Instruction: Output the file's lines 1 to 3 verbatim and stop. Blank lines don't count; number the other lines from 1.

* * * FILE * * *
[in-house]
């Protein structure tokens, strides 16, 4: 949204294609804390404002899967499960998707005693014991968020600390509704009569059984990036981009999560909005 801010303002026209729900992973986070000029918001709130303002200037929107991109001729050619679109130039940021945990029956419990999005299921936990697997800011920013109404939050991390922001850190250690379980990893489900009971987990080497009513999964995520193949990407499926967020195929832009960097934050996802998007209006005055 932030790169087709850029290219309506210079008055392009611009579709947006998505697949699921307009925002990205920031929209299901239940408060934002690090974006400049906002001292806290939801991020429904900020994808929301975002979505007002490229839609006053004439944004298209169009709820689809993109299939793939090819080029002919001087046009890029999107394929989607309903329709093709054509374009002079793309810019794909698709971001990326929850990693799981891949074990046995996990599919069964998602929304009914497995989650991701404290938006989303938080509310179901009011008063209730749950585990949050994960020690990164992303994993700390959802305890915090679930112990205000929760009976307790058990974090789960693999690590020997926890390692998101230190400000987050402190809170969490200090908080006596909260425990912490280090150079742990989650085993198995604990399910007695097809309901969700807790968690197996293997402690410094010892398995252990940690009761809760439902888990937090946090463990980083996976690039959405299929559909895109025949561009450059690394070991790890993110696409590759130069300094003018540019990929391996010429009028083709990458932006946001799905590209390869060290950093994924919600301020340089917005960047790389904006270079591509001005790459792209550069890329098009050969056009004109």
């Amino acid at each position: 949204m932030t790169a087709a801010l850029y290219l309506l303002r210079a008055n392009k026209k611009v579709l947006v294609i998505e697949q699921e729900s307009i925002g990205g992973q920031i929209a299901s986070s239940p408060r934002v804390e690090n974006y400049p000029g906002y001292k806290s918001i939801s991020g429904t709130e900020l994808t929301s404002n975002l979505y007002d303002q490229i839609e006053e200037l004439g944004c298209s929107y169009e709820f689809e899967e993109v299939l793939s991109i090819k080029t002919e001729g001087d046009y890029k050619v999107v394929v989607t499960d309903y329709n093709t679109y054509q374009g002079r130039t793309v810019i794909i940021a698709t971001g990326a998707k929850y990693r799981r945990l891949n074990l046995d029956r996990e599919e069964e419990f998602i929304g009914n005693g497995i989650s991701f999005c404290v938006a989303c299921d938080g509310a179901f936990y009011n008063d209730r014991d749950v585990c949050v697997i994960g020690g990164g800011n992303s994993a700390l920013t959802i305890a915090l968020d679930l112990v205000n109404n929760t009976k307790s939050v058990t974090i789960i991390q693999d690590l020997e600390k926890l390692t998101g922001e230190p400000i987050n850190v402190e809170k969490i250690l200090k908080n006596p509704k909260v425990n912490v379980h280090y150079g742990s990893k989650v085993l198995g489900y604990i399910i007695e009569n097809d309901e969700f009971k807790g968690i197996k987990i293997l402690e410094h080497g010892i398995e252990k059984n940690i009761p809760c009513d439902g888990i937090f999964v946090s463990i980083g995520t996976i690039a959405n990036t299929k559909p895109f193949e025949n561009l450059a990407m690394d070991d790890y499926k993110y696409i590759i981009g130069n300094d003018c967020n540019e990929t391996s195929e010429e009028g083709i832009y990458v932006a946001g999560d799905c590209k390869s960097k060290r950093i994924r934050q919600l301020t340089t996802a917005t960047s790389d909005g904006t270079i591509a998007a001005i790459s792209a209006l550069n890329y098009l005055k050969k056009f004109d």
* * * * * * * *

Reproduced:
[in-house]
């Protein structure tokens, strides 16, 4: 949204294609804390404002899967499960998707005693014991968020600390509704009569059984990036981009999560909005 801010303002026209729900992973986070000029918001709130303002200037929107991109001729050619679109130039940021945990029956419990999005299921936990697997800011920013109404939050991390922001850190250690379980990893489900009971987990080497009513999964995520193949990407499926967020195929832009960097934050996802998007209006005055 932030790169087709850029290219309506210079008055392009611009579709947006998505697949699921307009925002990205920031929209299901239940408060934002690090974006400049906002001292806290939801991020429904900020994808929301975002979505007002490229839609006053004439944004298209169009709820689809993109299939793939090819080029002919001087046009890029999107394929989607309903329709093709054509374009002079793309810019794909698709971001990326929850990693799981891949074990046995996990599919069964998602929304009914497995989650991701404290938006989303938080509310179901009011008063209730749950585990949050994960020690990164992303994993700390959802305890915090679930112990205000929760009976307790058990974090789960693999690590020997926890390692998101230190400000987050402190809170969490200090908080006596909260425990912490280090150079742990989650085993198995604990399910007695097809309901969700807790968690197996293997402690410094010892398995252990940690009761809760439902888990937090946090463990980083996976690039959405299929559909895109025949561009450059690394070991790890993110696409590759130069300094003018540019990929391996010429009028083709990458932006946001799905590209390869060290950093994924919600301020340089917005960047790389904006270079591509001005790459792209550069890329098009050969056009004109």
């Amino acid at each position: 949204m932030t790169a087709a801010l850029y290219l309506l303002r210079a008055n392009k026209k611009v579709l947006v294609i998505e697949q699921e729900s307009i925002g990205g992973q920031i929209a299901s986070s239940p408060r934002v804390e690090n974006y400049p000029g906002y001292k806290s918001i939801s991020g429904t709130e900020l994808t929301s404002n975002l979505y007002d303002q490229i839609e006053e200037l004439g944004c298209s929107y169009e709820f689809e899967e993109v299939l793939s991109i090819k080029t002919e001729g001087d046009y890029k050619v999107v394929v989607t499960d309903y329709n093709t679109y054509q374009g002079r130039t793309v810019i794909i940021a698709t971001g990326a998707k929850y990693r799981r945990l891949n074990l046995d029956r996990e599919e069964e419990f998602i929304g009914n005693g497995i989650s991701f999005c404290v938006a989303c299921d938080g509310a179901f936990y009011n008063d209730r014991d749950v585990c949050v697997i994960g020690g990164g800011n992303s994993a700390l920013t959802i305890a915090l968020d679930l112990v205000n109404n929760t009976k307790s939050v058990t974090i789960i991390q693999d690590l020997e600390k926890l390692t998101g922001e230190p400000i987050n850190v402190e809170k969490i250690l200090k908080n006596p509704k909260v425990n912490v379980h280090y150079g742990s990893k989650v085993l198995g489900y604990i399910i007695e009569n097809d309901e969700f009971k807790g968690i197996k987990i293997l402690e410094h080497g010892i398995e252990k059984n940690i009761p809760c009513d439902g888990i937090f999964v946090s463990i980083g995520t996976i690039a959405n990036t299929k559909p895109f193949e025949n561009l450059a990407m690394d070991d790890y499926k993110y696409i590759i981009g130069n300094d003018c967020n540019e990929t391996s195929e010429e009028g083709i832009y990458v932006a946001g999560d799905c590209k390869s960097k060290r950093i994924r934050q919600l301020t340089t996802a917005t960047s790389d909005g904006t270079i591509a998007a001005i790459s792209a209006l550069n890329y098009l005055k050969k056009f004109d």